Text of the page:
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Department News

Tenure-track faculty position opening for historian of early America

The Brandeis University History Department seeks to appoint a historian of early America (i.e. North America before 1850) as a tenure-track Assistant Professor or tenured Associate Professor.  While the specific field of expertise is open, we are especially interested in historians who would expand the methodological range of our department faculty and contribute to graduate and undergraduate advising/teaching.  Candidates should have a Ph.D. in hand when the appointment begins in the fall of 2016.

Candidates should submit a letter of application, c.v., a writing sample of no more than forty pages, and three letters of reference online by October 16, 2015, at Academic Jobs Online [].

 Brandeis is an equal opportunity employer committed to building a culturally diverse intellectual community and strongly encourages applications from women and members of historically underrepresented groups. Questions about the search may be addressed to Dona DeLorenzo,

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Brandeis History Department Ranks 8th in Nation.

The Brandeis History Department is the 8th most prestigious in North America according to a new study in Science Advances. In an effort to quantify the influence of prestige in academic hiring decisions, the study authors developed a sophisticated prestige score based on both overall faculty production and placement quality, and Brandeis ranks near the top--in the company of an impressive cohort of universities (all much larger).

The study [Aaron Clauset, Samuel Arbesman, and Daniel B. Larremore,“Systemic inequality and hierarchy in faculty hiring networks,” Science Advances (February 2015)] analyzes placement data on nearly 19,000 tenure‐track and tenured faculty from 461 North American academic units in three academic disciplines—History, Computer Science and Business. Their research found that a small number of prestigious institutions produce an outsized share of the nation’s tenure-­track faculty, underscoring just how important where you earn your PhD is for your prospects of employment in academia. The authors found that across the sampled fields only 25 percent of institutions produce 71 to 86 percent of all professors.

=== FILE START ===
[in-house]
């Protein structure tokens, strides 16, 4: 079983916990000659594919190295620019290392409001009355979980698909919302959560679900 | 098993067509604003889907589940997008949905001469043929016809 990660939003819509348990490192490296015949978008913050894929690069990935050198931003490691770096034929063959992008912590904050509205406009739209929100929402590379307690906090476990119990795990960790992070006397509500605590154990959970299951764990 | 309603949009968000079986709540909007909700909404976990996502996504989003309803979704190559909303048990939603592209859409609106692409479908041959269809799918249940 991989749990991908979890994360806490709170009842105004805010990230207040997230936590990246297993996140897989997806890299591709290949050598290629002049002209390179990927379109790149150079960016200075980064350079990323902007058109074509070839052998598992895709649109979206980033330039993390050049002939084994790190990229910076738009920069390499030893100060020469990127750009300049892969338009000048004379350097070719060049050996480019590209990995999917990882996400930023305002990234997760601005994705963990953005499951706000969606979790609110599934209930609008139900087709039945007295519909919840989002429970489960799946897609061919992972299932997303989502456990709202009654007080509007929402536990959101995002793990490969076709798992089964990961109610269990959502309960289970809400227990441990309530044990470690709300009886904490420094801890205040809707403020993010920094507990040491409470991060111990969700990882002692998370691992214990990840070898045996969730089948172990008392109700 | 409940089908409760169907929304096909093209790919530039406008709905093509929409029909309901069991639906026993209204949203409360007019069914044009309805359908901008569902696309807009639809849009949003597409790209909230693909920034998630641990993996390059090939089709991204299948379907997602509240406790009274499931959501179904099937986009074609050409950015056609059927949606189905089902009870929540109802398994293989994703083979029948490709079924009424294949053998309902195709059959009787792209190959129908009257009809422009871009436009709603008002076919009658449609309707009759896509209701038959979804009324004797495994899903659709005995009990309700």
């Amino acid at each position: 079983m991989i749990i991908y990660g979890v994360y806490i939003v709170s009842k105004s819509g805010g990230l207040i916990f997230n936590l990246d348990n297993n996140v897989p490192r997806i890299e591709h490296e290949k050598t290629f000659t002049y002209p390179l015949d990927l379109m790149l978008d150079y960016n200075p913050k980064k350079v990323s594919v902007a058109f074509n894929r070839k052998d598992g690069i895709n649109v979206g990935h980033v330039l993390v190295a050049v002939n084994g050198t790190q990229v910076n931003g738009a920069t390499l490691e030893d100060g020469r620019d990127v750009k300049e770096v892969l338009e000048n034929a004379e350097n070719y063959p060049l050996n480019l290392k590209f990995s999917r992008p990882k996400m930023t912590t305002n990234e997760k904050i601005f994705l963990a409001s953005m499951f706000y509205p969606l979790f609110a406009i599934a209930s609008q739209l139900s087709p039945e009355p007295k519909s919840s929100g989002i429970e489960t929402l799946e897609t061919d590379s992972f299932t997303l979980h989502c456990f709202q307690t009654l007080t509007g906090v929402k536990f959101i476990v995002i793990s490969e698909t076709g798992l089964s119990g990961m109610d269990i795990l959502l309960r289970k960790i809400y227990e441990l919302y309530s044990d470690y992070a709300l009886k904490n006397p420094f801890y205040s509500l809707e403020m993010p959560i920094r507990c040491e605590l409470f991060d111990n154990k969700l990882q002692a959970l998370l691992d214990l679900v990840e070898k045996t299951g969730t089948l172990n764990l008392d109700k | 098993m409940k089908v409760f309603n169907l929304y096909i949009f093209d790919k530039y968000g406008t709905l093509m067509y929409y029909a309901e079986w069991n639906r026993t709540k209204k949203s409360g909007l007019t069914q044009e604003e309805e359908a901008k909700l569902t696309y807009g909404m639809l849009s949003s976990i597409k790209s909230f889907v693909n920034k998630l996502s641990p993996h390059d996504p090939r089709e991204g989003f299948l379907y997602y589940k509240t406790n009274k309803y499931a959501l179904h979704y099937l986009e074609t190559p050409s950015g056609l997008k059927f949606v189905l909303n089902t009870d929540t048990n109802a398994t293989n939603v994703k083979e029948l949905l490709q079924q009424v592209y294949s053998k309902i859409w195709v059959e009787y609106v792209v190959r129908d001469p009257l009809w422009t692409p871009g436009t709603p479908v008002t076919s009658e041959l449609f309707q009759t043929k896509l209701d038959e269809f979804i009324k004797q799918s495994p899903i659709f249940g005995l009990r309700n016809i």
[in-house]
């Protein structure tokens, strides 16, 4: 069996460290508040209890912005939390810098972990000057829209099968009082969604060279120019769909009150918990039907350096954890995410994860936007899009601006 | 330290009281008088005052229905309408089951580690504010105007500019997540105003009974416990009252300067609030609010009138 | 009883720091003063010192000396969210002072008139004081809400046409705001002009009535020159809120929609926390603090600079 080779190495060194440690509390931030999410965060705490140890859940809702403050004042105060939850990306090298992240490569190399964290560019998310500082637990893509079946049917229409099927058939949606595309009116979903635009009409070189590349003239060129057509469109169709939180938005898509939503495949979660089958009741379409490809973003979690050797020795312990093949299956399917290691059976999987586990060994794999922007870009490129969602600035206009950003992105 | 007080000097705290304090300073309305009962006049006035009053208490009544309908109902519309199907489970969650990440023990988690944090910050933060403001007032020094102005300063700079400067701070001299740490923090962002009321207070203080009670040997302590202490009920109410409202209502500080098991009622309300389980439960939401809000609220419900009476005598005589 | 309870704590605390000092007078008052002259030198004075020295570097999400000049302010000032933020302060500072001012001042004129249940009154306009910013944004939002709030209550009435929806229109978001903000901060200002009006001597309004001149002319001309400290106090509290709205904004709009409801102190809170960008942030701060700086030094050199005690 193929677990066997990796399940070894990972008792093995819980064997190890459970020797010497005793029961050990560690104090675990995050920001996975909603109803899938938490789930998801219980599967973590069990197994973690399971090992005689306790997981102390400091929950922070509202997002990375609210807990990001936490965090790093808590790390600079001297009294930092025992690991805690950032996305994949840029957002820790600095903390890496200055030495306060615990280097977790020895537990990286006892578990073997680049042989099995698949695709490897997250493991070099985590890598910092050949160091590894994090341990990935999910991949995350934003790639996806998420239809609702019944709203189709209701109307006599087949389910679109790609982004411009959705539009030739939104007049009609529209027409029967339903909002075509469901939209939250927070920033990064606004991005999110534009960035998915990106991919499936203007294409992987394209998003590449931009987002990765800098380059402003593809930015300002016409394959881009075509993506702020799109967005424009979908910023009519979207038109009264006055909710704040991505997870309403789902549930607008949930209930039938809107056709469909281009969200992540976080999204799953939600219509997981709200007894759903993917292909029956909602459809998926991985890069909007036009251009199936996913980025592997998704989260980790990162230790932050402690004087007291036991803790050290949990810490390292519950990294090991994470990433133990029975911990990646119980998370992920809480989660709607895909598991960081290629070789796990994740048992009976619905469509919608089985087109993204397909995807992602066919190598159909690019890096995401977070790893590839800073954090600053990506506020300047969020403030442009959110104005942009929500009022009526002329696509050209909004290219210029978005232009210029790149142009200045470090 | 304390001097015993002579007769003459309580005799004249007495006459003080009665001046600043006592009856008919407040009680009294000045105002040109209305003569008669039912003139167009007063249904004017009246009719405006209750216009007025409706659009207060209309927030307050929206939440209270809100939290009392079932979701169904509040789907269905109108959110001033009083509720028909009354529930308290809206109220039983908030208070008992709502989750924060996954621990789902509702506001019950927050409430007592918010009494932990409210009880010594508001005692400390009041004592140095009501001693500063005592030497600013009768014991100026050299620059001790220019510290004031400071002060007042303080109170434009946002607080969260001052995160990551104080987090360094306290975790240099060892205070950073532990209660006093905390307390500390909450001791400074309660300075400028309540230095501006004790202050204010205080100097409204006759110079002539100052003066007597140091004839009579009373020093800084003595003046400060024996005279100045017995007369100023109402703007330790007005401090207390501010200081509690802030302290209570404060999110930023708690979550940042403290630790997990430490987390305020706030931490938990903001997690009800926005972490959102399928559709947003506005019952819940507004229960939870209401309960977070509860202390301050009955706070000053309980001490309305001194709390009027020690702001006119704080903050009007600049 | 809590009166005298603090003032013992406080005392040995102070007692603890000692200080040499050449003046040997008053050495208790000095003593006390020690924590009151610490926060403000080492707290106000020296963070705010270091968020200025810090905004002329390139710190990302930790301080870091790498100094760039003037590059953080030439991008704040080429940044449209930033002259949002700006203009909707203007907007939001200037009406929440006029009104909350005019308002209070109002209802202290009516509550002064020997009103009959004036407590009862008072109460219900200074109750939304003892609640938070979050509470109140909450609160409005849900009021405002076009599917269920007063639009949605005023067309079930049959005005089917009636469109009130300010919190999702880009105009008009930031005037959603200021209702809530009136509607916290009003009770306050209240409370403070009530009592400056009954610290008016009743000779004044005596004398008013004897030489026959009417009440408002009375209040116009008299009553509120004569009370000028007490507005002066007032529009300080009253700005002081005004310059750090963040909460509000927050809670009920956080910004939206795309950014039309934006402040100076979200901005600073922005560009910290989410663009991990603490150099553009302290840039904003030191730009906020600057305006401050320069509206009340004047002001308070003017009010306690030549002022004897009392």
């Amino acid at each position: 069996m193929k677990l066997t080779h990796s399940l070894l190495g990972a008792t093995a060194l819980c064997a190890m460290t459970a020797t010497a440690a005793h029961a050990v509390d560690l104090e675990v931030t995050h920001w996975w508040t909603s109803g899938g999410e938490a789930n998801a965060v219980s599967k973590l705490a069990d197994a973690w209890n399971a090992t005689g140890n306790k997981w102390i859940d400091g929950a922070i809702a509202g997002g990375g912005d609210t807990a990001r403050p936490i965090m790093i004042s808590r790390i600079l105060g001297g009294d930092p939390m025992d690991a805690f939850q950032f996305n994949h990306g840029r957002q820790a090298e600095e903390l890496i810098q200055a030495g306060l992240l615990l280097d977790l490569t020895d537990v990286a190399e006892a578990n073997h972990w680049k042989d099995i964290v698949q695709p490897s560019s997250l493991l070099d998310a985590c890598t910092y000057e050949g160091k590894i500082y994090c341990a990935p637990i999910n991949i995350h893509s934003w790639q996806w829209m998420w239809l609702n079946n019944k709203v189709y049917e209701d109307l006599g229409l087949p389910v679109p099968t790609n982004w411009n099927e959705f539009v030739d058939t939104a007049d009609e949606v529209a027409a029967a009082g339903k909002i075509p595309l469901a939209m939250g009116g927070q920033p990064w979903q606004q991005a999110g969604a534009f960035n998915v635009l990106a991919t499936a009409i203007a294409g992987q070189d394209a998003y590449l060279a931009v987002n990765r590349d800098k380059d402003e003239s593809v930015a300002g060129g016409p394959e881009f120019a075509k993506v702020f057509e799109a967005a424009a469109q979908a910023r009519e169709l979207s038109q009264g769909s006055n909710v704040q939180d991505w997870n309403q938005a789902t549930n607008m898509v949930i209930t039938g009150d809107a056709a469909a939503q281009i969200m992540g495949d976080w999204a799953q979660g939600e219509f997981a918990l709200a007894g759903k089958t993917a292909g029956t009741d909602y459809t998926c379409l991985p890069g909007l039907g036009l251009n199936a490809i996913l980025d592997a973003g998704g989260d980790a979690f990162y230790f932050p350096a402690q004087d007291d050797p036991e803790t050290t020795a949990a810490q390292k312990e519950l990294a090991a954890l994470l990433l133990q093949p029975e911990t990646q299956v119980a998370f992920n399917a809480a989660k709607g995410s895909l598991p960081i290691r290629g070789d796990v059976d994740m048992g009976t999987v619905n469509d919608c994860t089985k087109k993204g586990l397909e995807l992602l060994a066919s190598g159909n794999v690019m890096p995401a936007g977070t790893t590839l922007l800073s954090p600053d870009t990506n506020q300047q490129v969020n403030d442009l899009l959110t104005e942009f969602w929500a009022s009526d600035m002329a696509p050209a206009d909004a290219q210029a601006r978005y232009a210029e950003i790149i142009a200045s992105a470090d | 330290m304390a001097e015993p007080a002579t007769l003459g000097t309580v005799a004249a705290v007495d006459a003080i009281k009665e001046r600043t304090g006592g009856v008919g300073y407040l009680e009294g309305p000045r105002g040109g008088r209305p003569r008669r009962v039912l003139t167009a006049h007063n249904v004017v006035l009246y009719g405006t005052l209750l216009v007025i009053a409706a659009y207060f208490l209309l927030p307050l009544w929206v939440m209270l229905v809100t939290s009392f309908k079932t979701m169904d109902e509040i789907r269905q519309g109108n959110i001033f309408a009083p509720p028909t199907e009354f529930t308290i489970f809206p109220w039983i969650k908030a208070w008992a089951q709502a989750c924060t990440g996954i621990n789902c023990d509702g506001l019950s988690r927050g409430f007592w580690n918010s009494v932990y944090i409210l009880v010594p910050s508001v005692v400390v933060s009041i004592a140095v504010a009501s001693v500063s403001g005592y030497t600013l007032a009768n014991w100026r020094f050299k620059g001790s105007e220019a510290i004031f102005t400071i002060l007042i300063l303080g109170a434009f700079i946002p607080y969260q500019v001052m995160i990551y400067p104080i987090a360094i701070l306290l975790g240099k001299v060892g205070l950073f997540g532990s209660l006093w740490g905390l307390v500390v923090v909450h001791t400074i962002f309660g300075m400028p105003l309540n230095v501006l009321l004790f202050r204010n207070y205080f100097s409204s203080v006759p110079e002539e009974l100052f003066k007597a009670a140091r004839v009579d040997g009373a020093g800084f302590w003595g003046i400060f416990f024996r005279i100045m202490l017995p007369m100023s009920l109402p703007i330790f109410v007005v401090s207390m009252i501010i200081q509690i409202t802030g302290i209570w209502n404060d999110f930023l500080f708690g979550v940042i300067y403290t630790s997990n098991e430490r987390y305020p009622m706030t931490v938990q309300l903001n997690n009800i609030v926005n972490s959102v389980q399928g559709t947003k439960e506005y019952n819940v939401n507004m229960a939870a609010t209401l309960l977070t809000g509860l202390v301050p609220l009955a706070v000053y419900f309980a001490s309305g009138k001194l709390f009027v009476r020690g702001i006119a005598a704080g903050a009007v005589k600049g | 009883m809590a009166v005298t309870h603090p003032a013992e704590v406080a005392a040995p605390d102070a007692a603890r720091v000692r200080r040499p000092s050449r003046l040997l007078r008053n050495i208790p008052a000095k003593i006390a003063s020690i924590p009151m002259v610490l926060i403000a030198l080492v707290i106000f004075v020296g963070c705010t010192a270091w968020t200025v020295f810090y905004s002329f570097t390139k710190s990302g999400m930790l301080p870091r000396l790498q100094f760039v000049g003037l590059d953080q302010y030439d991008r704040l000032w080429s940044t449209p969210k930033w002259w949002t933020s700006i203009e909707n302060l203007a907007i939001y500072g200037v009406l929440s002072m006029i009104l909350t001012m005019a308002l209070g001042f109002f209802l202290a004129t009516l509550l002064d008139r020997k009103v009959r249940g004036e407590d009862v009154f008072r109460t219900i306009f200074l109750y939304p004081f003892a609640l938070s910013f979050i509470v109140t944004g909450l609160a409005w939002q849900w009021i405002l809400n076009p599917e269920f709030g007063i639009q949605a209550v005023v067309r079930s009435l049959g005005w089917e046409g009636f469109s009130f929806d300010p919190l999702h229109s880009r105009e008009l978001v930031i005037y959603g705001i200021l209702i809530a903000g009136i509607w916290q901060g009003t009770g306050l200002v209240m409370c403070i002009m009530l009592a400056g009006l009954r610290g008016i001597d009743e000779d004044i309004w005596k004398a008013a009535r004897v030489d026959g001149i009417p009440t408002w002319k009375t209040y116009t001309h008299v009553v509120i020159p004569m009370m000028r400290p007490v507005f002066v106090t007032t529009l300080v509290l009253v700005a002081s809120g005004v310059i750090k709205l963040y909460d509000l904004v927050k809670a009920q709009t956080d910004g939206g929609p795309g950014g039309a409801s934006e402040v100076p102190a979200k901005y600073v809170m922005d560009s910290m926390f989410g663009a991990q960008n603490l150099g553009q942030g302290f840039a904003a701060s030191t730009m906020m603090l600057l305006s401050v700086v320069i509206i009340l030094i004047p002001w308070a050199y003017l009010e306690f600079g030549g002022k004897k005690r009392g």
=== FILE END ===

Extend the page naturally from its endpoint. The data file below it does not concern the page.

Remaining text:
In History, only eight schools account for half of all history professors in the U.S., and Brandeis ranks among those elite eight universities. 

Here are the top ten schools in History according to the study's calculated prestige score:

  1.   Harvard
  2.   Yale
  3.   University of California-Berkeley
  4.   Princeton
  5.   Stanford
  6.   Chicago
  7.   Columbia
  8.   Brandeis
  9.   Johns Hopkins
  10.   University of Pennsylvania

Brandeis stands out among this list as by far the smallest of these institutions-­-smaller by a factor of three (or
more) in both the number of full-­time faculty and in the average number of PhDs conferred than those ranked
above it.  Indeed, the Brandeis History Department succeeds because of its relatively small size, which enables graduate students to work closely with the many award-­winning scholars among the faculty. As department chair David C. Engerman notes, “This collegial environment and dedicated mentoring contribute to the outstanding placement record that includes Brandeis alongside much larger departments at wealthier universities.”

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